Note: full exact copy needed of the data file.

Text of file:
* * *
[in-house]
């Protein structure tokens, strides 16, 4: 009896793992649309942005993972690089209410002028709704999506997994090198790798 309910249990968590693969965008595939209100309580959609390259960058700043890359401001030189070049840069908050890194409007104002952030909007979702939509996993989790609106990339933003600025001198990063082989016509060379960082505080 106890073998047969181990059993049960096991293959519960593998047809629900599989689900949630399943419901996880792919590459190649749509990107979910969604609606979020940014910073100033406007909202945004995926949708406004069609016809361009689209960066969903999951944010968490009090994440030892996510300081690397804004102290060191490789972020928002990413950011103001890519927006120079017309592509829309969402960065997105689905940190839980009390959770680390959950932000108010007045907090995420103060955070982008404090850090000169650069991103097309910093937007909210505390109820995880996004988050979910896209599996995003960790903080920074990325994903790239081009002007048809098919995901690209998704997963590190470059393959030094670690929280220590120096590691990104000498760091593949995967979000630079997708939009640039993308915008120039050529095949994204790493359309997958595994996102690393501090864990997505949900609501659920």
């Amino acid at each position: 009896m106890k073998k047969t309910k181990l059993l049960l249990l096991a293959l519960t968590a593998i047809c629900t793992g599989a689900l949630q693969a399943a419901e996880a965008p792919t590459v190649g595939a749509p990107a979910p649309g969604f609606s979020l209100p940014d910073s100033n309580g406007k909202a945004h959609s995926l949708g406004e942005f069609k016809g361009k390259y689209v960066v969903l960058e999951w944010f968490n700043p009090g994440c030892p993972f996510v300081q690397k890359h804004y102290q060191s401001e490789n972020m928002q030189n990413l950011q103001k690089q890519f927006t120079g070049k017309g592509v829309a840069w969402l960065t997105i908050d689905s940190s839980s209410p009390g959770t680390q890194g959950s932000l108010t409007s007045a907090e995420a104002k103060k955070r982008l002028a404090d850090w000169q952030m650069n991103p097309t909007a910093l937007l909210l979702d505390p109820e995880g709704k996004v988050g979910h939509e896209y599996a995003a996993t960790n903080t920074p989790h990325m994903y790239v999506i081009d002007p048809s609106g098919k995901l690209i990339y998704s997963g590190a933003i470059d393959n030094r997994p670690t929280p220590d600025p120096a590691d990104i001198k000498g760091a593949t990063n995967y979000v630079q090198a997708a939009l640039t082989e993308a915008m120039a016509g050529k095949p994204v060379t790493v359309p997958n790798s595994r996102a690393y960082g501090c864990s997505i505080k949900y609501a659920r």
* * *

[in-house]
């Protein structure tokens, strides 16, 4: 009896793992649309942005993972690089209410002028709704999506997994090198790798 309910249990968590693969965008595939209100309580959609390259960058700043890359401001030189070049840069908050890194409007104002952030909007979702939509996993989790609106990339933003600025001198990063082989016509060379960082505080 106890073998047969181990059993049960096991293959519960593998047809629900599989689900949630399943419901996880792919590459190649749509990107979910969604609606979020940014910073100033406007909202945004995926949708406004069609016809361009689209960066969903999951944010968490009090994440030892996510300081690397804004102290060191490789972020928002990413950011103001890519927006120079017309592509829309969402960065997105689905940190839980009390959770680390959950932000108010007045907090995420103060955070982008404090850090000169650069991103097309910093937007909210505390109820995880996004988050979910896209599996995003960790903080920074990325994903790239081009002007048809098919995901690209998704997963590190470059393959030094670690929280220590120096590691990104000498760091593949995967979000630079997708939009640039993308915008120039050529095949994204790493359309997958595994996102690393501090864990997505949900609501659920």
């Amino acid at each position: 009896m106890k073998k047969t309910k181990l059993l049960l249990l096991a293959l519960t968590a593998i047809c629900t793992g599989a689900l949630q693969a399943a419901e996880a965008p792919t590459v190649g595939a749509p990107a979910p649309g969604f609606s979020l209100p940014d910073s100033n309580g406007k909202a945004h959609s995926l949708g406004e942005f069609k016809g361009k390259y689209v960066v969903l960058e999951w944010f968490n700043p009090g994440c030892p993972f996510v300081q690397k890359h804004y102290q060191s401001e490789n972020m928002q030189n990413l950011q103001k690089q890519f927006t120079g070049k017309g592509v829309a840069w969402l960065t997105i908050d689905s940190s839980s209410p009390g959770t680390q890194g959950s932000l108010t409007s007045a907090e995420a104002k103060k955070r982008l002028a404090d850090w000169q952030m650069n991103p097309t909007a910093l937007l909210l979702d505390p109820e995880g709704k996004v988050g979910h939509e896209y599996a995003a996993t960790n903080t920074p989790h990325m994903y790239v999506i081009d002007p048809s609106g098919k995901l690209i990339y998704s997963g590190a933003i470059d393959n030094r997994p670690t929280p220590d600025p120096a590691d990104i001198k000498g760091a593949t990063n995967y979000v630079q090198a997708a939009l640039t082989e993308a915008m120039a016509g050529k095949p994204v060379t790493v359309p997958n790798s595994r996102a690393y960082g501090c864990s997505i505080k949900y609501a659920r």